Government 2.0


NARA photo contest attracts only 35 entries so far -- start clicking


Pssst! -- want better than 50-50 odds on winning a prestigious new federal photo contest?

The National Archives and Records Administration’s first online photo competition has gotten just 35 entries, with 20 winners to be selected.

As of today, that’s a 57 percent chance of winning for each entrant, which is an surprising opportunity considering that an award from NARA would look impressive on the resume of any photographer.

Of course, the odds would be reduced as more people enter the competition before the closing date on Jan. 21. The winning photos will be featured in a NARA postcard book.

The “History Happens Here” Augmented Reality Photo Contest that started last Dec. 13 showcases mash-up photos that use images from NARA’s historic archives. For example, in one entry, a historic image of the Washington Monument under construction is held up next to an image of the monument as it stands now. In another entry, a photograph of President John F. Kennedy and his family standing on the U.S. Capitol staircase is superimposed on a current photograph of the staircase.

Time is running out, and if I were a better photographer, I’d enter the contest myself. Get all the details about participating here.



Posted by Alice Lipowicz on Jan 13, 2011 at 7:25 PM0 comments


World Bank holds apps contest; NIH uses texts, Facebook for weight loss

Calling all software developers who want global exposure: The World Bank wants you to submit your original software application to its Apps for Development innovation competition this month.

Software developers are being encouraged to submit original applications for the Web, PCs, mobile devices or other widely used platforms. The applications should use World Bank datasets and deal with one or more of the goals of reducing world poverty and hunger and increasing health and education.

Indications of interest must be received by Jan. 10 and judging begins on Jan. 31. See details here.

In other social media news, the National Heart, Lung and Blood Institute, part of the National Institutes of Health, is funding seven clinical trials starting this year that will use innovative technologies such as text messaging, social networks and Bluetooth-enabled weight scales to help young adult participants lose weight.

The studies are being funded with $36 million over five years, according to a recent news release.

For example, at the University of Tennessee, Memphis, researchers will use the iPod Touch, webinars, and podcasts to deliver behavioral weight loss help to young adults who are trying to quit smoking.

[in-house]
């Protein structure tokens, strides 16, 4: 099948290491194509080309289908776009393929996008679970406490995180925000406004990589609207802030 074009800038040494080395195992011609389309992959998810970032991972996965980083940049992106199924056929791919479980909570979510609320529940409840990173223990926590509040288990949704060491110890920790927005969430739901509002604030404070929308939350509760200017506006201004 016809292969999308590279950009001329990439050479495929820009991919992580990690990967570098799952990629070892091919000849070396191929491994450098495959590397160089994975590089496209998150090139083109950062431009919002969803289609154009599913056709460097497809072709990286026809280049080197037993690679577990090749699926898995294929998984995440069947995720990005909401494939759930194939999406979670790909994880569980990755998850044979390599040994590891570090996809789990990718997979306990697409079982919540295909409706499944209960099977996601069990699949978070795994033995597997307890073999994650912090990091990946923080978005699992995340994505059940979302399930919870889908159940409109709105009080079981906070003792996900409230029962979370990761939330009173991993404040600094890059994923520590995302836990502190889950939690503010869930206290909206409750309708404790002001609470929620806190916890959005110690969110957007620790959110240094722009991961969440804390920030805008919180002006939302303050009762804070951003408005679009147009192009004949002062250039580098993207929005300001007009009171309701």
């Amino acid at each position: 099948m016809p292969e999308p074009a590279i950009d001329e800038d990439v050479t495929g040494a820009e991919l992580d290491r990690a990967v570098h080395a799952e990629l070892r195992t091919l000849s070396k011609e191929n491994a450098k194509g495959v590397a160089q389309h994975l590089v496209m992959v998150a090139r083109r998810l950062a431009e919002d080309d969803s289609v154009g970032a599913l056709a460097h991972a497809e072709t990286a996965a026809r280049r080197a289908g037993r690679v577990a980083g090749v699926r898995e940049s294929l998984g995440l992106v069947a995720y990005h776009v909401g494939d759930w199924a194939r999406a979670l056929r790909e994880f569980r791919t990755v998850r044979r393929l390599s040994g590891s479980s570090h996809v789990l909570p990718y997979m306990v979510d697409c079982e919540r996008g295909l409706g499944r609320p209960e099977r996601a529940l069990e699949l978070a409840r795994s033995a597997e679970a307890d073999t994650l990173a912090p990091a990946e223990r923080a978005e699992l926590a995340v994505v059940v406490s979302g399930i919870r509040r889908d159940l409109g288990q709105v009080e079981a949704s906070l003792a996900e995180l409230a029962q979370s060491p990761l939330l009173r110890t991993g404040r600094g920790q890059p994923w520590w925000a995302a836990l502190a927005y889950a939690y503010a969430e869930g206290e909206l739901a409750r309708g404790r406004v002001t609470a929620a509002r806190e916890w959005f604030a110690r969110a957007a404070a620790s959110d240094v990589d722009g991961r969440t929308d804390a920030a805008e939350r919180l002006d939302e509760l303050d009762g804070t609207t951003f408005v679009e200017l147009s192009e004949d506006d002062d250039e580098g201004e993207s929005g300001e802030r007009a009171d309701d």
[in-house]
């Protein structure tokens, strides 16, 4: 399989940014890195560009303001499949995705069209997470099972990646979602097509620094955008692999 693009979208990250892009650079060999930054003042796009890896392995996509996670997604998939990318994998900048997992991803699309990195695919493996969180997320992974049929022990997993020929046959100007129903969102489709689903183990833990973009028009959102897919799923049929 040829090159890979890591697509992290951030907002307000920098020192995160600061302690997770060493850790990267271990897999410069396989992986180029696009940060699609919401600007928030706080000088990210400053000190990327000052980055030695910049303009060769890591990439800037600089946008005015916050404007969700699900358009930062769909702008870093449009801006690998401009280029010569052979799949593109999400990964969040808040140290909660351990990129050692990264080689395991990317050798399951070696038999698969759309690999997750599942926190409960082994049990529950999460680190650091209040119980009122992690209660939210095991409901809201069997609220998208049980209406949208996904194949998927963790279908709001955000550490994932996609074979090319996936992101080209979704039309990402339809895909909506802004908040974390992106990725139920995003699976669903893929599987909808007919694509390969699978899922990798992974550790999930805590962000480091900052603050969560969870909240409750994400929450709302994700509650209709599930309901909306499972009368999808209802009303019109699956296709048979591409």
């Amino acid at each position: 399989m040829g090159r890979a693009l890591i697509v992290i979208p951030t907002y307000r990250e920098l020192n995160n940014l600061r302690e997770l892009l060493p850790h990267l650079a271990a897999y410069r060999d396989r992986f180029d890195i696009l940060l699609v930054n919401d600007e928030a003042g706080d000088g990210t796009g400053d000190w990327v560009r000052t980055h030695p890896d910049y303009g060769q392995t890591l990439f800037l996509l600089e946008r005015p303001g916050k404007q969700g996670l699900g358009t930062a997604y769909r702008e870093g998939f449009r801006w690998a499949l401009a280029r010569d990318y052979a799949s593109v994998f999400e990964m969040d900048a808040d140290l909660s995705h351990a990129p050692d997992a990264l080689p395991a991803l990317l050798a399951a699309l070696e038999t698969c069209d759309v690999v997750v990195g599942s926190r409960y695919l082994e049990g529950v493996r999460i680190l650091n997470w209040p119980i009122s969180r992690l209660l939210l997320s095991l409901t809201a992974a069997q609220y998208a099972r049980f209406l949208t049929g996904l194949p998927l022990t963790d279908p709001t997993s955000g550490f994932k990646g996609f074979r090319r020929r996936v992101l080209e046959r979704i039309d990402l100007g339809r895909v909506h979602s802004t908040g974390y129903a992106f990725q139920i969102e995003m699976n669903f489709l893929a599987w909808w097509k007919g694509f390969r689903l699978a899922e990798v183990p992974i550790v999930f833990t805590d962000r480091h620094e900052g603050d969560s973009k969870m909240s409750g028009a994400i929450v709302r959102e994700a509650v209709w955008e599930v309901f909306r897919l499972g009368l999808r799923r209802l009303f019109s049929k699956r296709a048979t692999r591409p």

University of Pittsburgh researchers will use text message reminders to see if how effectively they can help with in a weight loss intervention. And Cornell University/University of Rochester, N.Y., will test Internet-based programs to promote the health of pregnant and postpartum women.

See all the clinical trials — and learn where to sign up — here.

Posted by Alice Lipowicz on Jan 04, 2011 at 7:25 PM0 comments


Sen. Coburn knocks paying to digitize the Grateful Dead, create wolf avatars

Digitizing the Grateful Dead archive, creating avatars of wolves for a zoo video game — those are a few of the technology-related projects that Sen. Tom Coburn (R-Okla.) considers a waste of taxpayers' money.

Coburn takes aim at a number of IT-related projects in his new "Wastebook 2010” report, released today, which highlights what he described as $11.5 billion of wasteful government spending.

He cites the following figures and projects:

  • $615,000 spent digitizing the Grateful Dead band archive at the University of California at Santa Cruz. “This is one of the first efforts to preserve and share cultural and historical artifacts of the Baby Boom generation, a group that includes 76 million Americans,” the report notes, but that was not enough to keep it off the list.
  • The National Science Foundation's $600,000 grant to the Minnesota Zoo to create a video game named WolfQuest.
  • NSF's $250,000 in funding for a Stanford University study of how Americans use the Internet for dating.
  • The $60,000 the Government Printing Office spent on a “video game space mouse” to teach children the history of printing.

Posted by Alice Lipowicz on Dec 21, 2010 at 7:25 PM0 comments


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